Was that my tooth?

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A cracked or broken tooth is not something to ignore

By Dr. Stephanie McGann, DMD, FAGD, Columnist, UnionvilleTimes.com

Rarely a day goes by that I don’t hear about a broken tooth.  Broken or cracked teeth are the most common reason that tooth needs crown or even root canal treatment. A broken tooth is one of the most common dental emergencies. Why does this happen?

There are several reasons that teeth break.

Old silver amalgam fillings contribute to broken and cracked teeth. Once upon a time amalgam fillings (a mixture of silver alloy and mercury) were the only reliable dental filling material.  Today we know that amalgam restorations are rarely the treatment of choice.  Even the best dentist in world cannot overcome the laws of nature. Silver fillings expand with heat more than the tooth. This expansion causes cracks and weakens the tooth. Some older amalgams swell with time and actually start to squeeze out of the tooth. This outward pressure causes teeth to crack.   Newer composite materials have expansion properties that more match the tooth.

Some teeth just seem to break. This kind of fracture is usually attributed to micro cracks in the tooth that may have been present for years. Bite just right and you hear the crack or start chewing a piece of tooth.  These teeth usually break when you are eating the softest thing imaginable.  It’s hard to explain how that pudding caused a tooth to break, in reality, it wasn’t the pudding, the tooth was going to break and chose the pudding to do it in!

Grinding and clenching – this phenomena is called bruxism.  The cyclic clenching and grinding is often responsible for worn teeth, missing enamel and cracks. Many bruxers break teeth that have never had a filling. Dental fractures caused by chronic grinding could be referred to as “stress fractures.” Ok, not really but you get the point.

Tooth decay can be responsible for a broken tooth.  If a tooth has decay, particularly the kind we find with x-rays in between the teeth, the tooth can be weakened and when a person bites down, the enamel cracks away like and eggshell.  This kind of fracture could be prevented with a simple filling before the decay becomes so extensive that tooth is a hollow shell.

Abused teeth are more prone to breakage. If you chew ice on a regular basis, you may be setting yourself up for a cracked tooth (or teeth) in the future.

So what do I do now?

Once a tooth is broken, the first step is to identify that area of tooth that is compromised.  The extent and location of the fracture has an impact on the outcome. A simple break is above the gum line, and is superficial in nature. These breaks usually can be repaired with a crown.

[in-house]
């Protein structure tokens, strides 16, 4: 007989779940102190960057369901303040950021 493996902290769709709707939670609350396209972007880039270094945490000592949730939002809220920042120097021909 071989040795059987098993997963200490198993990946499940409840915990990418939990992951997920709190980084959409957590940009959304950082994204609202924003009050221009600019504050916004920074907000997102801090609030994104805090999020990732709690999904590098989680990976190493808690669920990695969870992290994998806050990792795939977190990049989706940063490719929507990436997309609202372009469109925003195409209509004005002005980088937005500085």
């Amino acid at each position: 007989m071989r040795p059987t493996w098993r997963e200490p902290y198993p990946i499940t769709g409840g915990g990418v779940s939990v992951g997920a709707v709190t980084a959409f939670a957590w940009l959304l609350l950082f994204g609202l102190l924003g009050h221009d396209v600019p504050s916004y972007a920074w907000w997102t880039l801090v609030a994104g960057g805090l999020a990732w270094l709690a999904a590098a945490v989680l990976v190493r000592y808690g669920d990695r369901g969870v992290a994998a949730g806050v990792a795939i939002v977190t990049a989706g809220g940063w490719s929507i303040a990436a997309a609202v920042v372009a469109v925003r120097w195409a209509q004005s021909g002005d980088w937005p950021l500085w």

A break that goes deeper into the tooth may require root canal (endodontic) treatment as well as a crown to function normally again.

Every once in a while, a tooth will fracture through and through. This kind of break often separates the roots of the tooth or breaks well below the gum line.  Most of these teeth will end up being removed. These locations are ideal for implant placement in the future.

How can I keep my teeth from breaking?

When your dentist mentions that you have large old silver fillings, consider replacing them. If he or she is concerned about them, don’t wait.  Have the old silver removed, and a new restoration or crown placed before the break happens.  This is prudent maintenance.  If you have a tooth that is broken but doesn’t hurt, don’t wait. When it starts to hurt, we probably have more work to do than when it first broke. If you grind your teeth, have a guard made. If you think you have decay, get it filled before the tooth crumbles.  Dentistry is a perfect example of the old “stitch in time” adage.  If you keep up with dental care and preventive maintenance, your teeth will be less likely to fracture.  Ignore them, and one day you will be crunching on something wondering, Is that my tooth?

Cracked Tooth Syndrome:

A tooth that hurts inconsistently when biting or chewing may be suffering from cracked tooth syndrome. The pain can be mild to intense. It may go away for days and then come back. Certain foods may make it hurt worse than others.  The trouble with cracked tooth syndrome is that it may be hard to determine which tooth is the culprit. Once the cracked tooth is identified, a crown may be placed to support the tooth and prevent the pain.

If you or someone you know has a broken or cracked tooth, inconsistent pain or is clenching or grinding their teeth, please contact your dentist.  Today.

Dr. Stephanie McGann is a resident of the Unionville area and along with her partner, Dr. Marie Scott, operates The Brandywine Smile Center, a family-friendly dental practice in Concordville. She is a Fellow of the Academy of General Dentistry.

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4 Comments

  1. Vickie Massey says:

    I recently had my routine dental appointment; evaluation by the dentist and a full set of x-rays. Everything looked great said the dentist. I scheduled my cleaning with the hygienist. The hygienist did the cleaning and polished my old amalgam fillings. After which she discovered a cracked tooth. My question is, if it was cracked why didn’t it show up on the x-ray or could the polishing have caused the crack?

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